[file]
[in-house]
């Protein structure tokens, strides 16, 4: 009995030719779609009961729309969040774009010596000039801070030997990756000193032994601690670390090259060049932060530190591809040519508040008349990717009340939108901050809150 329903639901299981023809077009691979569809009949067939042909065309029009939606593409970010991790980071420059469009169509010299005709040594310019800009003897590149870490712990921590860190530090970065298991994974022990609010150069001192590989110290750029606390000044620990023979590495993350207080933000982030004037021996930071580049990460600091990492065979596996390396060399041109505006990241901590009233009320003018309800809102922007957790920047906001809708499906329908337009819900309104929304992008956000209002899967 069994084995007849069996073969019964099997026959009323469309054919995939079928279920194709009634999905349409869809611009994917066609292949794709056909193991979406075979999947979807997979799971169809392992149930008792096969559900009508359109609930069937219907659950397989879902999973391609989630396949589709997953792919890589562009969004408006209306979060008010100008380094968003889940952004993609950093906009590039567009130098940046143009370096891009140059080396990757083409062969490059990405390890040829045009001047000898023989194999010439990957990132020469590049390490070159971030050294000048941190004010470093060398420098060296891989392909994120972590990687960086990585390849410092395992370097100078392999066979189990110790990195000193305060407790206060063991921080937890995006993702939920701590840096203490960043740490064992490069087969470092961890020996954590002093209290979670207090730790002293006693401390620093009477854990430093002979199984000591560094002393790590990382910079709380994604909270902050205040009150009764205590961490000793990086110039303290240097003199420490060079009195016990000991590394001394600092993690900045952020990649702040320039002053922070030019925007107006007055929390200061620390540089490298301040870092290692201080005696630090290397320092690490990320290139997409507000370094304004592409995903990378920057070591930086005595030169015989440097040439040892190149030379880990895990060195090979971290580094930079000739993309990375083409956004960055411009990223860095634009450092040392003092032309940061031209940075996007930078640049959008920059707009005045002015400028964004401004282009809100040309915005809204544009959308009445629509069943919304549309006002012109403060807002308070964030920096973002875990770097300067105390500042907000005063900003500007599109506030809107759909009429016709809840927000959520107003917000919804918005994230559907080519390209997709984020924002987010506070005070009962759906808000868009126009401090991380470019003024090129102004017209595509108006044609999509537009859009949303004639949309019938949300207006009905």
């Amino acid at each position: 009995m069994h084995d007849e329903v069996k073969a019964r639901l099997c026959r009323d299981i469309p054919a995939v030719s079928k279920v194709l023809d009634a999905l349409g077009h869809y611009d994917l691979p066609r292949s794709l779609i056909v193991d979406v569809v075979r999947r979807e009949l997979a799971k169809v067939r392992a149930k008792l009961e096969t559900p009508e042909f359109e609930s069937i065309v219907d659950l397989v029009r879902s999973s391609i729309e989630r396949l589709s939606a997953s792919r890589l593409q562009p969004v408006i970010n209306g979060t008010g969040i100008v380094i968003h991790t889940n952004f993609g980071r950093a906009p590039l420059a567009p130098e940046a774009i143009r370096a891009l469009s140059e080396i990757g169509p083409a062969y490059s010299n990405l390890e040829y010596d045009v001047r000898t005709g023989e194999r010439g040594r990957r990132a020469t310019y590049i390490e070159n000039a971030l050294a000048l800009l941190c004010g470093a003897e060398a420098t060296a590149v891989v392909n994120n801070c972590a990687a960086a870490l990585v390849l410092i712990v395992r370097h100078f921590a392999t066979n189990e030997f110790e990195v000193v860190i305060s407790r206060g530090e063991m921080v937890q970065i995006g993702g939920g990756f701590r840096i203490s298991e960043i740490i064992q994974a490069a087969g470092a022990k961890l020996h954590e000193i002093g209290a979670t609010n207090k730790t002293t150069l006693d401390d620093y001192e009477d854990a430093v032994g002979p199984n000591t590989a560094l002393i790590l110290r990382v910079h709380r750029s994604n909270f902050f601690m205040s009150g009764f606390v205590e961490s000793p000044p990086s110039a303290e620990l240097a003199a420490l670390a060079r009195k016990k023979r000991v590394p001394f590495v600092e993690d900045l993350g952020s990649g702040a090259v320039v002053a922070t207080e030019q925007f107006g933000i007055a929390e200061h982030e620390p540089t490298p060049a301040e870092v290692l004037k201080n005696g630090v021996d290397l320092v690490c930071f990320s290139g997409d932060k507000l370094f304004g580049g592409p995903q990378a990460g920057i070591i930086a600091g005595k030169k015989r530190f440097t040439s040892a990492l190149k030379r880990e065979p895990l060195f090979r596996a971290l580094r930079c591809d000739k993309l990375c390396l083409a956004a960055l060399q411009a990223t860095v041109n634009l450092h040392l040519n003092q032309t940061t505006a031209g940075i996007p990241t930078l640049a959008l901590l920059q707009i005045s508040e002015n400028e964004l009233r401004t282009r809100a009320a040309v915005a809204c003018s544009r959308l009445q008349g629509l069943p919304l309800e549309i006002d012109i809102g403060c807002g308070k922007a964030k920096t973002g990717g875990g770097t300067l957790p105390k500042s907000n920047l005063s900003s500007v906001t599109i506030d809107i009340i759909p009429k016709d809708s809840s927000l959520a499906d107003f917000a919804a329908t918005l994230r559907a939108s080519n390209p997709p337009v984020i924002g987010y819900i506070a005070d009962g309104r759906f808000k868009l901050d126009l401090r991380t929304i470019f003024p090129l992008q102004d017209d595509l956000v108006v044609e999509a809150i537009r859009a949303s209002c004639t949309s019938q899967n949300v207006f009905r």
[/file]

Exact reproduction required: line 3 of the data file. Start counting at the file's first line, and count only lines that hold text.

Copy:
């Amino acid at each position: 009995m069994h084995d007849e329903v069996k073969a019964r639901l099997c026959r009323d299981i469309p054919a995939v030719s079928k279920v194709l023809d009634a999905l349409g077009h869809y611009d994917l691979p066609r292949s794709l779609i056909v193991d979406v569809v075979r999947r979807e009949l997979a799971k169809v067939r392992a149930k008792l009961e096969t559900p009508e042909f359109e609930s069937i065309v219907d659950l397989v029009r879902s999973s391609i729309e989630r396949l589709s939606a997953s792919r890589l593409q562009p969004v408006i970010n209306g979060t008010g969040i100008v380094i968003h991790t889940n952004f993609g980071r950093a906009p590039l420059a567009p130098e940046a774009i143009r370096a891009l469009s140059e080396i990757g169509p083409a062969y490059s010299n990405l390890e040829y010596d045009v001047r000898t005709g023989e194999r010439g040594r990957r990132a020469t310019y590049i390490e070159n000039a971030l050294a000048l800009l941190c004010g470093a003897e060398a420098t060296a590149v891989v392909n994120n801070c972590a990687a960086a870490l990585v390849l410092i712990v395992r370097h100078f921590a392999t066979n189990e030997f110790e990195v000193v860190i305060s407790r206060g530090e063991m921080v937890q970065i995006g993702g939920g990756f701590r840096i203490s298991e960043i740490i064992q994974a490069a087969g470092a022990k961890l020996h954590e000193i002093g209290a979670t609010n207090k730790t002293t150069l006693d401390d620093y001192e009477d854990a430093v032994g002979p199984n000591t590989a560094l002393i790590l110290r990382v910079h709380r750029s994604n909270f902050f601690m205040s009150g009764f606390v205590e961490s000793p000044p990086s110039a303290e620990l240097a003199a420490l670390a060079r009195k016990k023979r000991v590394p001394f590495v600092e993690d900045l993350g952020s990649g702040a090259v320039v002053a922070t207080e030019q925007f107006g933000i007055a929390e200061h982030e620390p540089t490298p060049a301040e870092v290692l004037k201080n005696g630090v021996d290397l320092v690490c930071f990320s290139g997409d932060k507000l370094f304004g580049g592409p995903q990378a990460g920057i070591i930086a600091g005595k030169k015989r530190f440097t040439s040892a990492l190149k030379r880990e065979p895990l060195f090979r596996a971290l580094r930079c591809d000739k993309l990375c390396l083409a956004a960055l060399q411009a990223t860095v041109n634009l450092h040392l040519n003092q032309t940061t505006a031209g940075i996007p990241t930078l640049a959008l901590l920059q707009i005045s508040e002015n400028e964004l009233r401004t282009r809100a009320a040309v915005a809204c003018s544009r959308l009445q008349g629509l069943p919304l309800e549309i006002d012109i809102g403060c807002g308070k922007a964030k920096t973002g990717g875990g770097t300067l957790p105390k500042s907000n920047l005063s900003s500007v906001t599109i506030d809107i009340i759909p009429k016709d809708s809840s927000l959520a499906d107003f917000a919804a329908t918005l994230r559907a939108s080519n390209p997709p337009v984020i924002g987010y819900i506070a005070d009962g309104r759906f808000k868009l901050d126009l401090r991380t929304i470019f003024p090129l992008q102004d017209d595509l956000v108006v044609e999509a809150i537009r859009a949303s209002c004639t949309s019938q899967n949300v207006f009905r």